So you have a brilliant business idea but you are afraid if you talk about it, someone will steal your idea, right? Listen CAREFULLY! Do NOT keep your business a secret. Even if someone hears your idea and decides to “copy” it, they aren’t going to do it the way you would and you are doing yourself a great disservice to not broadcast your idea to everyone you know.
******Exception- If you have family or friends who think starting your own business is too risky-they don’t understand so they could be well-meaning dream killers.***********
Aside from those naysayers, share your dream with everyone. Friends, neighbors, strangers in line at the post office, your seat mate on the subway. Here’s why:
Even if you have a pretty good idea how to do what you want to do, there’s still a lot you don’t know that someone out there does and can help you with. You will find people who want to help you in the most unlikely places. The woman seated next to you on a plane may have a brother who can make the prototype for your new invention. Your bank teller may be best friends with someone who needs your new service and can be your first client. Your son’s pre-school teacher’s next door neighbor may have a complimentary business and would be a great source of information and collaboration for you.
Isolation is another reason it’s a big mistake to keep your idea to yourself. When you don’t have other entrepreneurial friends to discuss your ideas with, it’s easy to begin doubting yourself and your dreams. Particularly if you’ve been an employee all your working life, you may begin to lose confidence in your ability to create a successful business on your own. Having a mastermind group or mentor will help get a measure on the viability of your plan.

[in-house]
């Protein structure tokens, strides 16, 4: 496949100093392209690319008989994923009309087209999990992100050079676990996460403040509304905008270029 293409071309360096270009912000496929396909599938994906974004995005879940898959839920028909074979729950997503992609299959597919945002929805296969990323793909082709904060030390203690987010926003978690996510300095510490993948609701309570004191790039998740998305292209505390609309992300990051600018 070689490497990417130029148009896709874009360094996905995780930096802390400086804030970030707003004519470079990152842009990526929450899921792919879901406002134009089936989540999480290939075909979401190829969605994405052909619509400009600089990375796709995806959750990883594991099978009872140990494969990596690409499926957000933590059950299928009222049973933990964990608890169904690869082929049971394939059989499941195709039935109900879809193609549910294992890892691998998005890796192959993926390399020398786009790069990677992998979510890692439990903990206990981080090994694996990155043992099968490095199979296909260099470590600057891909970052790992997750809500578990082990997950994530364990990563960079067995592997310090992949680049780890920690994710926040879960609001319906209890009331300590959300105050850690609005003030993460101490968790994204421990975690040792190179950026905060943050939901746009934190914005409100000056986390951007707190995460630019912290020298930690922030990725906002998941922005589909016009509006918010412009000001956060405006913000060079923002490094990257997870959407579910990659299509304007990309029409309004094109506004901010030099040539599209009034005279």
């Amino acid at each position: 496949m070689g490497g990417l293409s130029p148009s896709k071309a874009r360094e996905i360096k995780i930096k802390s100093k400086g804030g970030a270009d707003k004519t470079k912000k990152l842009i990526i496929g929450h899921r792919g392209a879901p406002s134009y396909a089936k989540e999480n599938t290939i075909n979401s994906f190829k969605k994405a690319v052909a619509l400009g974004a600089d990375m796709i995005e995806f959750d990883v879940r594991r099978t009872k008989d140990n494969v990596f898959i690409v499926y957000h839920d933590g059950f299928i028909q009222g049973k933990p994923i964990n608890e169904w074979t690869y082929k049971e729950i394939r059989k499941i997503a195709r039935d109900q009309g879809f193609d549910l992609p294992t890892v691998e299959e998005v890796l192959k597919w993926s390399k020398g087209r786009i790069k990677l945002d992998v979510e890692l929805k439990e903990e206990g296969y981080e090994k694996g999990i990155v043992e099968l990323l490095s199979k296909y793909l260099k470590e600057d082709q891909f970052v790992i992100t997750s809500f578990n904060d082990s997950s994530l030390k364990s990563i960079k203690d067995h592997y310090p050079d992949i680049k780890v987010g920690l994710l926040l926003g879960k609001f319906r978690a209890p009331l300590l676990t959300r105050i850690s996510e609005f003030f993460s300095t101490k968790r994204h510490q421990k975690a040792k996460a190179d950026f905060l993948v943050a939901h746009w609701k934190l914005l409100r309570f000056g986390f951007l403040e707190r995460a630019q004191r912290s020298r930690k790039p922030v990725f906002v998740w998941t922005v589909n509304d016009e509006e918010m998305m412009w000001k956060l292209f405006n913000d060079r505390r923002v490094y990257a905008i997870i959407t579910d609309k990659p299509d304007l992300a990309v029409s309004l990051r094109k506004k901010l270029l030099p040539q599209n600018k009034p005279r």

Don’t be afraid to share your dreams and ask questions. Seek out existing businesses that are similar to yours and ask the owners questions. You may worry that they will see you as competition but you’ll be surprised how helpful they will be.
Keeping your business idea a secret is one of the biggest mistakes you can make so talk about it like you would if you were expecting your first grandchild. Be proud, be excited and be open to all the suggestions, advise and enthusiasm you will attract.
Recently I polled some of my readers who say they want to start a business but haven’t begun. Here are the things they cited as their biggest obstacles. The results may surprise you.
- Lack of Support from Friends and Family
- Not sure Where to Begin
- Concern about Isolation
- Legal and Business Structure Questions
- Health Insurance and other Benefits
- Lack of Record Keeping Knowledge
- Technical Overwhelm
- Lack of Start-up Capital
The list itself didn’t surprise me. What did was the percentage of people who responded that lack of support was one of the biggest barriers for them in starting their own business. Because I grew up in an entrepreneurial family and have always surrounded myself with other business owners, I sometimes forget how many people have no one to bounce ideas around with. I forget that most of you have people in your lives who actually fear self-employment and think they are protecting you from risk by squashing your dreams.
It’s no wonder you’re having trouble getting started launching your dream business if you don’t have a tribe of entrepreneurial friends to support you and help you stay motivated.
Because so many of you have expressed a need for start-up guidance and on-going support, Barbara Winter and I are offering our “Obstacle Buster Mastermind” workshop again in May.